*I’m not telling you to discount all reviews or to ignore when despite your best intentions, you may have written something that caused harm. I’m just saying that I, personally, have found working with a trusted inner circle to be a much better process . . . so long as that inner circle is trustworthy, includes a variety of perspectives who might catch something you missed, and willing to be painfully honest about what isn’t working. Better to get the bad news from someone you trust—and during the process, so you can make revisions before the ARCs are released or the work goes to print—than in a scathing one star online review by someone’s mother, on social media, or in a professional publication.
3. Be Wary of Too Much Praise.
I know it sounds counterintuitive—everyone loves to be told they and their work are awesome, right?—but praise can be as insidious as criticism. I’ve learned to be grateful for the nice things people say about me and my work, but I try not to let that define how I feel about myself. If you don’t base your self-worth on the nice things people say then when those nice things turn mean-spirited and hard-hearted, your self-worth isn’t going to go right into the toilet. (I’ve only learned this lesson after spending far too many days in said toilet.)
4. Have Empathy—but Hold Your Boundaries When Someone Wants to Get on “Your Side of the Table”.
This is just a metaphor . . . but it’s a very illustrative one. Invariably, at every bookstore signing, there will be someone who tries to come around to the author’s side of the signing table. Usually, it’s just a lack of awareness, but sometimes it can be willful denial*. Either way, you have to try and have empathy for this person while still maintaining your own personal space. Now here’s where I bring back the example I asked you to hold in your head earlier. The one about bands we love that ‘sell out’? Well, think about that band—or book or actor or space opera or comic book hero—you were a fan of and remember the feeling of ownership you felt over it. That’s how the person—the one pushing boundaries and trying to “get on your side of the table”—feels about you and the art you create. Makes it a little easier to be kind, right?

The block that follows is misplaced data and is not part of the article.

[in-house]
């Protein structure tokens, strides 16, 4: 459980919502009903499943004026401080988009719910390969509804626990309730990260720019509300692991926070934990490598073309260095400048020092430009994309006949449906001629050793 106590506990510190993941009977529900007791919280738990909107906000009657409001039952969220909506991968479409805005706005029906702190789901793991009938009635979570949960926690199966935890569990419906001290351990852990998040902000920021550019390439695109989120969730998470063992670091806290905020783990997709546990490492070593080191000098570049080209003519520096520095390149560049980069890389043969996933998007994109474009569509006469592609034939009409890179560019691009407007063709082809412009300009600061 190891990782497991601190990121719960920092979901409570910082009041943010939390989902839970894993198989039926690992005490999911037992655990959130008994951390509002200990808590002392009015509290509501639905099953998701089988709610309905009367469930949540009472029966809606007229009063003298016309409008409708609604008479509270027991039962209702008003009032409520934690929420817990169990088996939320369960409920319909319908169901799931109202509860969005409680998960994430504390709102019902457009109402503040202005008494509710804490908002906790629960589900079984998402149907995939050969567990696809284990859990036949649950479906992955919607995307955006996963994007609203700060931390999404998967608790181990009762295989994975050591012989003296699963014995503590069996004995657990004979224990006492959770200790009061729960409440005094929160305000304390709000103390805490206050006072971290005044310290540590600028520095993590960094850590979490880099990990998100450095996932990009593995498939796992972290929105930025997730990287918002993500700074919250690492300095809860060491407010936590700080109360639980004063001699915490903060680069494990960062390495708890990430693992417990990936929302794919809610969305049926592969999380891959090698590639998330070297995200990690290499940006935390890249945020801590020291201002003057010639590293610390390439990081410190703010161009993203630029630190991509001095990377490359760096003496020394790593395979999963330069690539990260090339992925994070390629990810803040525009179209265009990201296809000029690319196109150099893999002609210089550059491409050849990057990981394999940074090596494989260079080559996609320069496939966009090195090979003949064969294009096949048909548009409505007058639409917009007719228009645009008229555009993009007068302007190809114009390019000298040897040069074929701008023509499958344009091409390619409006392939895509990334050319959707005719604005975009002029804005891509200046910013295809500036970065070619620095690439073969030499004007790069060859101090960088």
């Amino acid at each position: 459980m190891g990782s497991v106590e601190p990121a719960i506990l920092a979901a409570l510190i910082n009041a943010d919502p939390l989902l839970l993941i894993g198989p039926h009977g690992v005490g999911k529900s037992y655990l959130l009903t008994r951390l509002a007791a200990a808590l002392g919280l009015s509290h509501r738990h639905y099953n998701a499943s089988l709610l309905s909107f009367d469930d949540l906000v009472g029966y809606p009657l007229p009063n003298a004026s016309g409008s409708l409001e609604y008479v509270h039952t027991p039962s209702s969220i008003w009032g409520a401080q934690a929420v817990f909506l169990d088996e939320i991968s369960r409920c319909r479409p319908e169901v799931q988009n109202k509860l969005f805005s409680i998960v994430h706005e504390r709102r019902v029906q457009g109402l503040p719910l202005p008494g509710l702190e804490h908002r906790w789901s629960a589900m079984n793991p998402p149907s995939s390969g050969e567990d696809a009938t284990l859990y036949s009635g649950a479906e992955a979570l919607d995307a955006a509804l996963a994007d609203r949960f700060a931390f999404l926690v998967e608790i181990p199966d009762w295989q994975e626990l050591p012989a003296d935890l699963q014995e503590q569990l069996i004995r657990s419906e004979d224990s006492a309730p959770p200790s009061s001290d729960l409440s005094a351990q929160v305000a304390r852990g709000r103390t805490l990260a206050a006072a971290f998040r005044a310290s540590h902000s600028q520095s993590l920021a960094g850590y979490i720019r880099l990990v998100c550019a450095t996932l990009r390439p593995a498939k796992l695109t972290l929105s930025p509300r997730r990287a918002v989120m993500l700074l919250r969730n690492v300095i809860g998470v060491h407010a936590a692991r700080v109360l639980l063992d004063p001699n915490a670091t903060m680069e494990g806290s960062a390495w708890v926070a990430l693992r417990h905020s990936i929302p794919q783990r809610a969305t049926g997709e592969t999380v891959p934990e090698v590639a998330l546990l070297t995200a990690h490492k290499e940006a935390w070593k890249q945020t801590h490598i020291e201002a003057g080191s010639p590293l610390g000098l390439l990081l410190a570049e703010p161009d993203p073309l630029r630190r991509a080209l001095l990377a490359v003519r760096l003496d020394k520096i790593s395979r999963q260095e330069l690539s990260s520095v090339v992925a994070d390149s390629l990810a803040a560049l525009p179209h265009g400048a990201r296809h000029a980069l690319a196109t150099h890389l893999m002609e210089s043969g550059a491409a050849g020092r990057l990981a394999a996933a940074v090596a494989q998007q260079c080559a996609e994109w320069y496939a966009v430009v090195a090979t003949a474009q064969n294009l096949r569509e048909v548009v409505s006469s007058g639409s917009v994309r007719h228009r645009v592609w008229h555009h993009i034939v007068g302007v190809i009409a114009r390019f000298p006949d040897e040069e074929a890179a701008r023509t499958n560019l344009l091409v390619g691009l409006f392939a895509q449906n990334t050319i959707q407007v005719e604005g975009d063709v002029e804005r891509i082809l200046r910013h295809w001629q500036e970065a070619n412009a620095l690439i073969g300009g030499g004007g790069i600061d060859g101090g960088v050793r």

*Now none of this applies to someone who is being scary or threatening or who is taking liberties with your safety. I don’t care if someone likes the work you do, if they make you feel uncomfortable or unsafe, don’t stay quiet. Let someone in charge know what’s happening then get the hell out of there. Don’t worry about hurting anyone’s feelings. Better to offend than to end up hurt or dead.
In closing, it’s easy to forget we’ve all been (metaphorically) at the end of a signing line waiting to meet someone important to us. If we can just remember what that feels like, we can have much nicer and more productive interactions with the people who are fans of our work.
But never forget that the “work is the work” and it’s the reason why we’re here. We write to please ourselves; not for validation or money or fame—even if those things are sometimes a by-product of what we do, and how we make a living. Let the work speak for itself. Because if something moves you enough to make you want to write about it, I guarantee it will move other people, too.
And never let anyone—fan or friend or foe—steal the joy that comes with finally seeing your work in print for the whole world to read.
Amber Benson is the author of the Echo Park Coven novels and the Calliope Reaper-Jones novels. She cocreated, cowrote, and directed the animated supernatural web series Ghosts of Albion with Christopher Golden, which they followed with a series of novels, including Witchery and Accursed, and the novella Astray. Benson and Golden also coauthored the novella The Seven Whistlers. As an actress, she has appeared in dozens of roles in feature films, TV movies, and television series, including the fan favorite role of Tara Maclay on three seasons of Buffy the Vampire Slayer. Benson wrote, produced, and directed the feature films Chance and Lovers, Liars and Lunatics.